Miguel Angel Jiménez in the interview room ahead of the Ballantine’s Championship at Blackstone Golf Course, Icheon, Korea. (Photo Jenny Matthews/www.golffile.ie)Paul McGinley’s 2014 Ryder Cup captaincy hopes are in danger of going up in smoke. While Darren Clarke has promised not to rival the Dubliner for the job in Scotland, reportedly putting his ambitions on hold for 2016, cigar-chomping Miguel Ángel Jiménez is emerging as his biggest rival for the job.

The 48-year old Spaniard loves cigars, red wine and Cuban cigars. But he’d also love to skipper Europe and sources close to the Tournament Committee insist that he’s being seriously considered as the alternative to McGinley for Gleneagles.

“I would love to be captain in the near future, I will feel very honoured and privileged, and will try my best to be a good captain,” Jiménez said before winning his fourth cap and third Ryder Cup as a player at Celtic Manor in 2010. “I have been with four different captains and have learned from each of them.”

José María Olazábal will captain Europe in Chicago later this year and while appointing successive Spanish captains might seem unlikely, the consensus amongst those in the know is that it’s now or never for The Mechanic, who will be 50 when the 2014 matches come around.

Nick Faldo’s ill-fated leadership in Kentucky in 2008 changed the Ryder Cup captaincy thinking in Europe and it is now understood that no-one over the age of 50 will ever get the job again.

Only players who are close to the current crop of stars will be considered for the post and while McGinley has been an excellent Seve Trophy captain, much admired by all his players, Jiménez’s popularity and his longevity as a tournament player will be difficult to combat.

McGinley does not want to be seen to be openly chasing the skipper’s job for 2014. But he knows that Jiménez - who sits with him on the 15-strong Tournament Committee - is his biggest rival now that Clarke has won the Open and can ease his way to the 2016 captaincy in the US.

McGinley also knows he probably said too much when he told Charlie Mulqueen in Saturday’s Irish Examiner: “All I will say is that if it came my way, it would be a great honour not just for me but Ireland as well but there’s a lot of water to go under the bridge between now and then. And there are a lot of people who would also make very worthy captains.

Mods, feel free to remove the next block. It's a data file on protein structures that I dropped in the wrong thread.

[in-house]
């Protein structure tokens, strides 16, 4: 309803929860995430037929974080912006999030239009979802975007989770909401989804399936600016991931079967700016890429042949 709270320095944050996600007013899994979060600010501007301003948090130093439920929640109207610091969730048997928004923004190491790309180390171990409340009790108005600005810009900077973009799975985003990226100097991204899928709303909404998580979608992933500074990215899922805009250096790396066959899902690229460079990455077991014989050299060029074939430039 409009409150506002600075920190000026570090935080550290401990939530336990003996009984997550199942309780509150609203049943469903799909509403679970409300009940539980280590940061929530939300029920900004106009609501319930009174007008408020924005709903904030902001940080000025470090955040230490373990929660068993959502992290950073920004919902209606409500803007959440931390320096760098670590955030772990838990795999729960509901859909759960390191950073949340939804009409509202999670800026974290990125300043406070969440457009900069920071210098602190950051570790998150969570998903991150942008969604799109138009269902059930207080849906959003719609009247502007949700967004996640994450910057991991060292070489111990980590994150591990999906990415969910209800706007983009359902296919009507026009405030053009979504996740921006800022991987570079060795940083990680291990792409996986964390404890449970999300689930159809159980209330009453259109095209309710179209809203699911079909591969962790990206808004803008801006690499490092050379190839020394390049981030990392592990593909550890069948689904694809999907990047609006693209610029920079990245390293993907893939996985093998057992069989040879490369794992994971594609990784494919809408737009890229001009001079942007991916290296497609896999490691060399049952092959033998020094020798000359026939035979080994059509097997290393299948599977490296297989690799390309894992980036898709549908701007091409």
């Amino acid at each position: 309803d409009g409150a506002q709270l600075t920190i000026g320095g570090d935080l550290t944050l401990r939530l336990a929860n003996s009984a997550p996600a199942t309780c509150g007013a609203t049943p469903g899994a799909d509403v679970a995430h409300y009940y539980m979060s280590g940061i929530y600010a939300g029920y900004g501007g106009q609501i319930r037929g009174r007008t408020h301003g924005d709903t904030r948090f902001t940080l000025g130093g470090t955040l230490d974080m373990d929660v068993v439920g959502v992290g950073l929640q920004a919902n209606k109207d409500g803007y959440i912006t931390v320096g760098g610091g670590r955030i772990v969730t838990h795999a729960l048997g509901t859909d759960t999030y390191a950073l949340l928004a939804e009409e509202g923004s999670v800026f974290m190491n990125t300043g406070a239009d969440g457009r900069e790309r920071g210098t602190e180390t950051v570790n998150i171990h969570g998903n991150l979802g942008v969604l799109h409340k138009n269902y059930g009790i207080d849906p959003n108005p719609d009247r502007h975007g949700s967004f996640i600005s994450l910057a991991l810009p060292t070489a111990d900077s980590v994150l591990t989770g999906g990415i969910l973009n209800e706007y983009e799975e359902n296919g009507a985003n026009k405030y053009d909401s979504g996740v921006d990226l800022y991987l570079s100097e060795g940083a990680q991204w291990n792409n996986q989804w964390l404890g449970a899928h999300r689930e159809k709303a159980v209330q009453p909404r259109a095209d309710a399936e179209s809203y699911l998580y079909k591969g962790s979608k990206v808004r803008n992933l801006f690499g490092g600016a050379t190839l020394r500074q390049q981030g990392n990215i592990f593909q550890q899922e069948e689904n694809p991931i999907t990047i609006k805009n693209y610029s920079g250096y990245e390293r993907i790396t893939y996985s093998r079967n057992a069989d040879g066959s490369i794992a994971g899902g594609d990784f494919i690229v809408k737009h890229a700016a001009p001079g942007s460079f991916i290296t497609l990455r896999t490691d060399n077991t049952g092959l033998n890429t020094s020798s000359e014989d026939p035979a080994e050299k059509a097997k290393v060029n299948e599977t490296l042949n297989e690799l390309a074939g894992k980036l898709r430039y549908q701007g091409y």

“It’s the players’ committee who make the decision and obviously I’m a member. It’s not an awkward situation, what happens is that I would step out of the room like Monty did when he was appointed.  

“Miguel Ángel Jiménez is on that committee and he’s also going to have a big shout for 2014.”

Miguel Angel Jimenez’s cigar holder on the practice range at Doral this year. (Photo Eoin Clarke/www.golffile.ie)Ireland has never had a Ryder Cup captain and a snub to McGinley, who is being hailed at home as a virtual shoe-in for the job, would create a major stir.

But the fact that the last of his three Ryder Cup appearance came six years ago is a disadvantage if it comes to a beauty contest with the pony-tailed man from Malaga.

While he won three successive Ryder Cups as a player and has shown himself to be a remarkably able tactician and motivator, McGinley’s last cap came at The K Club in 2006 while Jiménez has played on both the 2008 and 2010 sides.

As a media communicator, McGinley would also appear to have the upper hand  But do not be fooled by Jiménez’s pidgin English. He is a master diplomat and one of the most popular players, not just in European golf, but in the world.

“He’s always the person who will walk across the room to say hello,” Tom Lehman told Jeff Williams in an excellent profile in Cigar Aficionado last year. “Not just once, but always. That says something about a person.”

There’s no doubt that Padraig Harrington would love to see his close friend McGinley get the captaincy, but you sense that he would have no objections if Jiménez gets the nod, not least because it would increase his own chances of getting the job in 2018 or 2020. After all, three Irish Ryder Cup captains in the space of six or eight years is unthinkable. But two Irish majors winners in Clarke and Harrington is not entirely out of the question.

Harrington and Jiménez made their Ryder Cup debuts as partnership at Brookline in 1999, halving their foursomes with Payne Stewart and Davis Love III on the opening morning.

“There’s only one golfer I know who is completely comfortable in his own skin and that’s Miguel Ángel Jiménez,” Harrington said at Celtic Manor in 2010. “As for the rest of us, we’re always battling our insecurities.”

The younger players idolise him. Graeme McDowell was paired with Jiménez on his Ryder Cup debut in 2008 while Rory McIlroy played with him in his first major, as an amateur at Carnoustie in 2007 and was greatly impressed by him at Celtic Manor.

But it’s not just Miguel Angel’s everyman qualities that McGinley must counteract, there’s also his playing record.

While the Irishman won just four European Tour events (the last of them in 2005) in a career that is rapidly drawing to a close through injury, Jiménez has had 18 wins, clinched top-10 finishes in all four majors and could yet contend for a place on Olazabal’s team for Medinah.

Both men are in action in this week’s Ballantine’s Championship in South Korea and while the Spaniard can be expected to win their battle on the fairways, it remains to be seen if he can win in the committee room when the 2014 captain is decided early next year. Watch this space.